This is the seventh tutorial from the Kubernetes Tutorial Series. In this article we will learn one more way to expose our application and that is Ingress. Other articles from this series:
- Kubernetes Tutorial Series: Kubernetes Architecture and Installation
- Kubernetes Tutorial Series: Kubernetes Objects
- Kubernetes Tutorial Series: Storage in Kubernetes
- Kubernetes Tutorial Series: Resource Allocation for Containers
- Kubernetes Tutorial Series: Autoscaling in Kubernetes
- Kubernetes Tutorial Series: RBAC in Kubernetes
We already took a look at how to expose our application to the outside world using Services like NodePort or LoadBalancer. But, this approach is not scalable as well as expensive, imagine a LoadBalancer for every application that you want to expose to outside world, it can quickly empty your pocket. Kubernetes provides us with another object called Ingress that manages external access to the services in a cluster, typically HTTP. Ingress can provide load balancing, SSL termination and name-based virtual hosting.
What is Ingress?
An Ingress exposes HTTP and HTTPS routes from outside the cluster to services within the cluster. Traffic routing is controlled by rules defined on the ingress resource. An ingress can be configured to give services externally-reachable URLs, load balance traffic, terminate SSL, and offer name based virtual hosting. An Ingress Controller (Installation steps below) is responsible for fulfilling the ingress, usually with a loadbalancer. In order for the ingress resource to work, the cluster must have an ingress controller running.
Ingress Controller Installation
We will use helm to install Ingress Controller. Follow the below steps to install Ingress Controller using helm.
$ curl https://raw.githubusercontent.com/helm/helm/master/scripts/get > get_helm.sh $ chmod 700 get_helm.sh $ ./get_helm.sh $ kubectl create serviceaccount --namespace kube-system tiller $ kubectl create clusterrolebinding tiller-cluster-rule --clusterrole=cluster-admin --serviceaccount=kube-system:tiller $ helm init --service-account=tiller $ helm install stable/nginx-ingress --name my-nginx --set rbac.create=true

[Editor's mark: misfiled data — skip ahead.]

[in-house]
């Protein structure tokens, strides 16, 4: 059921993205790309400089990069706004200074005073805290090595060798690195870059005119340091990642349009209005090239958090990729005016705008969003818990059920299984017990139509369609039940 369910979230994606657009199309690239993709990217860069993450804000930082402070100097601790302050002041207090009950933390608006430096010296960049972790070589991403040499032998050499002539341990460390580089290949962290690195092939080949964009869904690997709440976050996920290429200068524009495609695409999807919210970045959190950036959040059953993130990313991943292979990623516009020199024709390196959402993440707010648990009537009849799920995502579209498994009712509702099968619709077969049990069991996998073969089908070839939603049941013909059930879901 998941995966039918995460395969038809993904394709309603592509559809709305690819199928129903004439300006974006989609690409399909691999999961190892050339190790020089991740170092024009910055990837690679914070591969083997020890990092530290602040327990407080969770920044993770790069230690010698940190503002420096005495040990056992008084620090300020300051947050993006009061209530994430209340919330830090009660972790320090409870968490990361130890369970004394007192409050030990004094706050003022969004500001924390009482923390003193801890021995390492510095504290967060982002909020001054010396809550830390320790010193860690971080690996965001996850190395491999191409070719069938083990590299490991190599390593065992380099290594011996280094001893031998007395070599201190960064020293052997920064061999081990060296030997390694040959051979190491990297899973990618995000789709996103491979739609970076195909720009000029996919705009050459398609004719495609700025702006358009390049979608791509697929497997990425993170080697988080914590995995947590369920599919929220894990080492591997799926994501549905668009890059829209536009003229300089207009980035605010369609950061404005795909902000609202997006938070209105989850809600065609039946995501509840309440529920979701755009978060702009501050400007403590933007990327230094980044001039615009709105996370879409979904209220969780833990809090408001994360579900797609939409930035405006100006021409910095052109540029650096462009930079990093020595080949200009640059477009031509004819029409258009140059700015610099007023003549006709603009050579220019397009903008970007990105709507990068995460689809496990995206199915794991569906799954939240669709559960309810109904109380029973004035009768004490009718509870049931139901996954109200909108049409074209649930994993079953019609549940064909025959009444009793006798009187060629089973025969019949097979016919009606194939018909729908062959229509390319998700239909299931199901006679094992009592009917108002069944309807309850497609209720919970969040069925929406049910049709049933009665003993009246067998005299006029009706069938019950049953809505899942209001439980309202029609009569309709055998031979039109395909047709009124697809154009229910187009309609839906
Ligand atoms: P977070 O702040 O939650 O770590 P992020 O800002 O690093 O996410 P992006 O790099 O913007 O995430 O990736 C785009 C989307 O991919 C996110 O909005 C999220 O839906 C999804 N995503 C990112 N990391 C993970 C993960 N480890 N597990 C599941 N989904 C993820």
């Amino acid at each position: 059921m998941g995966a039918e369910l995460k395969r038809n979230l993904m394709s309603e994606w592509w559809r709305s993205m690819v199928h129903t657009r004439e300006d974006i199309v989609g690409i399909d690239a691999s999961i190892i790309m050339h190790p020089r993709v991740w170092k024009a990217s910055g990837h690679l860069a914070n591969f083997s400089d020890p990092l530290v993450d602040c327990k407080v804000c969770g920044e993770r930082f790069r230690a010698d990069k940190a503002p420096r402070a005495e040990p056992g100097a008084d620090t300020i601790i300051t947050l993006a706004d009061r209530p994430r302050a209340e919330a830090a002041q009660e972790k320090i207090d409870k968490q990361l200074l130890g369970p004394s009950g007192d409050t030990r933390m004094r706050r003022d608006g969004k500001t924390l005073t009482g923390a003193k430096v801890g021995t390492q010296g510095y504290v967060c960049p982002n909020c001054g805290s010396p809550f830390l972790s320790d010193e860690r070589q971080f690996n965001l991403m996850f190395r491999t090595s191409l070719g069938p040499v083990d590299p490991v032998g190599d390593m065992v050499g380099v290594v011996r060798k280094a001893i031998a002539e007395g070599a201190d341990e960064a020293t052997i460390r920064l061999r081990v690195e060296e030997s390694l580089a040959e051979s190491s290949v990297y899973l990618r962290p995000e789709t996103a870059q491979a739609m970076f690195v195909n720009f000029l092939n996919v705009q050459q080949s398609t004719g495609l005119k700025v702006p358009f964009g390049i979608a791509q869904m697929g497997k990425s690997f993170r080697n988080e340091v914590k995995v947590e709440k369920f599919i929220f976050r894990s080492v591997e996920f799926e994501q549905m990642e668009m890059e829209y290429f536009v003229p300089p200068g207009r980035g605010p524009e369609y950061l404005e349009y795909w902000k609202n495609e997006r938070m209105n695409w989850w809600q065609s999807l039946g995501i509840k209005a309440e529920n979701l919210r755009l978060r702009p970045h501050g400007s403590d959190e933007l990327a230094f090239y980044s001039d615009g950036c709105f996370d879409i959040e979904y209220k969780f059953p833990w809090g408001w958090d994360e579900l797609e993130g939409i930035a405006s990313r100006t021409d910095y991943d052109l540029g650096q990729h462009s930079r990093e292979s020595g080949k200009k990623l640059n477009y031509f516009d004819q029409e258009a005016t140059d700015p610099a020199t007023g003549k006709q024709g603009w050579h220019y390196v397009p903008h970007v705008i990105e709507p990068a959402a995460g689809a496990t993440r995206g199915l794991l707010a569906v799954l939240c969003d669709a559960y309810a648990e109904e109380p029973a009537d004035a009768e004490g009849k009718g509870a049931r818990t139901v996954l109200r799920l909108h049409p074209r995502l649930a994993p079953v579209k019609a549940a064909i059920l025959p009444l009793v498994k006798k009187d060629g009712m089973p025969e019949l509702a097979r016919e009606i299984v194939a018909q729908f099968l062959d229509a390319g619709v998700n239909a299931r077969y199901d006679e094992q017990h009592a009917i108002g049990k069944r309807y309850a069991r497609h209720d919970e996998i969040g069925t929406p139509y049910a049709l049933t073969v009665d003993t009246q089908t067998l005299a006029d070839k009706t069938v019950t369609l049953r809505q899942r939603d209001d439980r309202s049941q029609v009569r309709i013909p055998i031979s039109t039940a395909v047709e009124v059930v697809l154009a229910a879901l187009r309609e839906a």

You should see the Ingress Controller below pods when you run the kubectl get pods command:
And you should also see a Load Balancer through which traffic will be routed to your application.
Diving Deeper into Ingress
Below is a sample Ingress Resource:
apiVersion: extensions/v1beta1 kind: Ingress metadata: name: simple-fanout-example annotations: nginx.ingress.kubernetes.io/rewrite-target: / spec: rules: - host: foo.bar.com http: paths: - path: /foo backend: serviceName: service1 servicePort: 4200 - path: /bar backend: serviceName: service2 servicePort: 8080
Let’s decode the above yaml file:
- apiVersion, kind and metadata is similar like any other Kubernetes Object.
- rules under the spec is where the action is happening.
- An optional host. In no host is specified, the rule applies to all inbound HTTP traffic through the IP address is specified. If a host is provided (for example, foo.bar.com), the rules apply to that host.
- A list of paths (for example, /v2), each of which has an associated backend defined with a
servicePort. Both the host and path must match the content of an incoming request before the loadbalancer will direct traffic to the referenced service.
- A backend is a combination of service and port names as described in the services doc. HTTP (and HTTPS) requests to the ingress matching the host and path of the rule will be sent to the listed backend.
Default Backend: An ingress with no rules sends all traffic to a single default backend. The default backend is typically a configuration option of the Ingress Controller and is not specified in your ingress resources. This is the second pod which got spinned up above along with the Ingress Controller.
If none of the hosts or paths match the HTTP request in the ingress objects, the traffic is routed to your default backend. Like the below screenshot.
Let’s deploy an application and see this action. Run the below commands to spin up two applications and two services names web and web2 which exposes our application.
kubectl run web --image=gcr.io/google-samples/hello-app:1.0 --port=8080 kubectl expose deployment web --target-port=8080 --type=NodePort kubectl run web2 --image=gcr.io/google-samples/hello-app:2.0 --port=8080 kubectl expose deployment web2 --target-port=8080 --type=NodePort
After the application and their corresponding services are deployed we will deploy the Ingress Resource which will route traffic to these application based on the path.
apiVersion: extensions/v1beta1 kind: Ingress metadata: name: fanout-ingress annotations: kubernetes.io/ingress.class: nginx nginx.ingress.kubernetes.io/rewrite-target: / spec: rules: - http: paths: - path: /* backend: serviceName: web servicePort: 8080 - path: /v2/* backend: serviceName: web2 servicePort: 8080
Save the above file as ingress.yaml and deploy it:
kubectl create -f ingress.yaml
Once everything is setup and deployed, route your traffic to the Load Balancer which is created above when you deployed Ingress Controller. For Ex: a0182286d159911e9b005062ec25139c-377918949.ap-southeast-1.elb.amazonaws.com. You should see version 1 of the application.
Change the URL by appending /v2/ . For Ex: a0182286d159911e9b005062ec25139c-377918949.ap-southeast-1.elb.amazonaws.com/v2/ . Now you should see Version 2 of the application.
With this you have learnt all about Ingress in Kubernetes.
Please let me know if you have any queries in the comments section below.